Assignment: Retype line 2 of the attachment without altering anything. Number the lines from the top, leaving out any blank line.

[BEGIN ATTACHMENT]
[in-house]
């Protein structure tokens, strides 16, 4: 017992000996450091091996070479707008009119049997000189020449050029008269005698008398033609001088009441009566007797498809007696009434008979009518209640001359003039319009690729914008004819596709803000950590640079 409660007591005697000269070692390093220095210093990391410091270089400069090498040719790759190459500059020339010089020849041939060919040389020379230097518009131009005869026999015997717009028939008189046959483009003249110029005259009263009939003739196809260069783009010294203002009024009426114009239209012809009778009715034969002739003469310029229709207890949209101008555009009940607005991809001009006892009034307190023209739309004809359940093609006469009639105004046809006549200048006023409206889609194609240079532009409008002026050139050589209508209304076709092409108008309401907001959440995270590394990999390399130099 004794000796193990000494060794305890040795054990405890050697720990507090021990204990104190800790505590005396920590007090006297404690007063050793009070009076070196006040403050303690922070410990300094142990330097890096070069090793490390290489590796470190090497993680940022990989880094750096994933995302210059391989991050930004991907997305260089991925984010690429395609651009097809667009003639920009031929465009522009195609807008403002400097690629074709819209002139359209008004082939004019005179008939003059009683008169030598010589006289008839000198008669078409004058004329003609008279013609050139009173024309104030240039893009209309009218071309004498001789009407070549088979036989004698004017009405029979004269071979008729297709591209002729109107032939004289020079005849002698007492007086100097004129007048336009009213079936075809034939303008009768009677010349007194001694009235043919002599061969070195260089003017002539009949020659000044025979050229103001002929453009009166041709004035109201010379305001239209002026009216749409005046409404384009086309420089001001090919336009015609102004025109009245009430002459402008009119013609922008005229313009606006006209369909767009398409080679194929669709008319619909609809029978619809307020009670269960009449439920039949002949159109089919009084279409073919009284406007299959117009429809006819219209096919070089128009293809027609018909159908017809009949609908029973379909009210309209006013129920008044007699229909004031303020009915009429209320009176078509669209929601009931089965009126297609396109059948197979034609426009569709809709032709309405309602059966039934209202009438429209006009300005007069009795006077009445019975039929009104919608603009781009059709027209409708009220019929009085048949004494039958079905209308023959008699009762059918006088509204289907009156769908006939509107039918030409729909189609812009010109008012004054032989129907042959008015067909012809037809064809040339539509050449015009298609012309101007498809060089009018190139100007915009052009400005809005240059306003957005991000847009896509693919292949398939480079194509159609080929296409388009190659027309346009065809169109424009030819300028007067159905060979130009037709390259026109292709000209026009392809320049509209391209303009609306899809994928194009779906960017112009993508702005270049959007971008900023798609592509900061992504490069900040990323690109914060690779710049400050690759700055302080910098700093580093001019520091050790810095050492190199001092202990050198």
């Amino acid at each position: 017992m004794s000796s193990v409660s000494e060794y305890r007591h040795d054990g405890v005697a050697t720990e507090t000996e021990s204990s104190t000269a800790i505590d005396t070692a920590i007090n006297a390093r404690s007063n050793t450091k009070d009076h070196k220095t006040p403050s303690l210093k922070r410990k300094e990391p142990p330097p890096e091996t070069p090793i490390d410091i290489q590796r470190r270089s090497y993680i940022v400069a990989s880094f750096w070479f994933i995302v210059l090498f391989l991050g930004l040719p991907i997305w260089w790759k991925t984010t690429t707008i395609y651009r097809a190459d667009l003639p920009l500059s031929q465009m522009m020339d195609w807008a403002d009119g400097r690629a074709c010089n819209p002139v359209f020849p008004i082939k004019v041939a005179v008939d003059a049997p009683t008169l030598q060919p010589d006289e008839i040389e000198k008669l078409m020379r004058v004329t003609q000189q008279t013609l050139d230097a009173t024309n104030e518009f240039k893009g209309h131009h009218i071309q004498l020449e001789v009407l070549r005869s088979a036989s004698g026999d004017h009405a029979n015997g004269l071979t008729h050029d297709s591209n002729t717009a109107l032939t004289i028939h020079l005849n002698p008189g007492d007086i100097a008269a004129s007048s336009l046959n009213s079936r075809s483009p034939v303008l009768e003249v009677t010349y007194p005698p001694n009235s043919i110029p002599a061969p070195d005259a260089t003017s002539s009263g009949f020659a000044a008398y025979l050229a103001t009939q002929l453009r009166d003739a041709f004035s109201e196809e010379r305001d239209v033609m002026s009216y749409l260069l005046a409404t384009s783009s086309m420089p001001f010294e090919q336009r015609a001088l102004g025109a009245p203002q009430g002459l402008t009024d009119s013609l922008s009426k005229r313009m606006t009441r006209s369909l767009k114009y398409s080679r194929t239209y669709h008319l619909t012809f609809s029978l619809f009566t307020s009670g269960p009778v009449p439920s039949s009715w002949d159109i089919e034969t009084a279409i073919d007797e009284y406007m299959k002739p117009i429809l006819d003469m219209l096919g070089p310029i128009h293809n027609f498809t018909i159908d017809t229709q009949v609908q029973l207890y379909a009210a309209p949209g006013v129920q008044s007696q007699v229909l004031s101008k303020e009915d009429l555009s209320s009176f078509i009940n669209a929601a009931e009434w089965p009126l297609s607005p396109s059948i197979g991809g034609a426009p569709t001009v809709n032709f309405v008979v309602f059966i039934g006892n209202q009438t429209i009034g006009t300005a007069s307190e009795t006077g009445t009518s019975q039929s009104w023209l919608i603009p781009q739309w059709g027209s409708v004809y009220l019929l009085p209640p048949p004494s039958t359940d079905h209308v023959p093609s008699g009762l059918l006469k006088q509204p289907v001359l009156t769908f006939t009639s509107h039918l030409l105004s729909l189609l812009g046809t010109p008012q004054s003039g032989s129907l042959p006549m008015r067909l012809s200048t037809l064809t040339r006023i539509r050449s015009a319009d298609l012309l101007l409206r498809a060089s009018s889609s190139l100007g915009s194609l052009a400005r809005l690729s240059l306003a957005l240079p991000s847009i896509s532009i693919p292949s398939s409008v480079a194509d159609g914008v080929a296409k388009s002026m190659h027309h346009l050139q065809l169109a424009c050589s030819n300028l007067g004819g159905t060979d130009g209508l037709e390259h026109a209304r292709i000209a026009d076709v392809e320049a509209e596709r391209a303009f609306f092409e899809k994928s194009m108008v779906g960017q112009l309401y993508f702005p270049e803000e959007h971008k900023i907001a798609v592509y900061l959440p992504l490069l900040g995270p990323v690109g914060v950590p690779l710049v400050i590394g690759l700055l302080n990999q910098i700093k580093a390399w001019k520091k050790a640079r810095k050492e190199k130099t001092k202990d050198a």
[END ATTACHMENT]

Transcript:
């Protein structure tokens, strides 16, 4: 017992000996450091091996070479707008009119049997000189020449050029008269005698008398033609001088009441009566007797498809007696009434008979009518209640001359003039319009690729914008004819596709803000950590640079 409660007591005697000269070692390093220095210093990391410091270089400069090498040719790759190459500059020339010089020849041939060919040389020379230097518009131009005869026999015997717009028939008189046959483009003249110029005259009263009939003739196809260069783009010294203002009024009426114009239209012809009778009715034969002739003469310029229709207890949209101008555009009940607005991809001009006892009034307190023209739309004809359940093609006469009639105004046809006549200048006023409206889609194609240079532009409008002026050139050589209508209304076709092409108008309401907001959440995270590394990999390399130099 004794000796193990000494060794305890040795054990405890050697720990507090021990204990104190800790505590005396920590007090006297404690007063050793009070009076070196006040403050303690922070410990300094142990330097890096070069090793490390290489590796470190090497993680940022990989880094750096994933995302210059391989991050930004991907997305260089991925984010690429395609651009097809667009003639920009031929465009522009195609807008403002400097690629074709819209002139359209008004082939004019005179008939003059009683008169030598010589006289008839000198008669078409004058004329003609008279013609050139009173024309104030240039893009209309009218071309004498001789009407070549088979036989004698004017009405029979004269071979008729297709591209002729109107032939004289020079005849002698007492007086100097004129007048336009009213079936075809034939303008009768009677010349007194001694009235043919002599061969070195260089003017002539009949020659000044025979050229103001002929453009009166041709004035109201010379305001239209002026009216749409005046409404384009086309420089001001090919336009015609102004025109009245009430002459402008009119013609922008005229313009606006006209369909767009398409080679194929669709008319619909609809029978619809307020009670269960009449439920039949002949159109089919009084279409073919009284406007299959117009429809006819219209096919070089128009293809027609018909159908017809009949609908029973379909009210309209006013129920008044007699229909004031303020009915009429209320009176078509669209929601009931089965009126297609396109059948197979034609426009569709809709032709309405309602059966039934209202009438429209006009300005007069009795006077009445019975039929009104919608603009781009059709027209409708009220019929009085048949004494039958079905209308023959008699009762059918006088509204289907009156769908006939509107039918030409729909189609812009010109008012004054032989129907042959008015067909012809037809064809040339539509050449015009298609012309101007498809060089009018190139100007915009052009400005809005240059306003957005991000847009896509693919292949398939480079194509159609080929296409388009190659027309346009065809169109424009030819300028007067159905060979130009037709390259026109292709000209026009392809320049509209391209303009609306899809994928194009779906960017112009993508702005270049959007971008900023798609592509900061992504490069900040990323690109914060690779710049400050690759700055302080910098700093580093001019520091050790810095050492190199001092202990050198």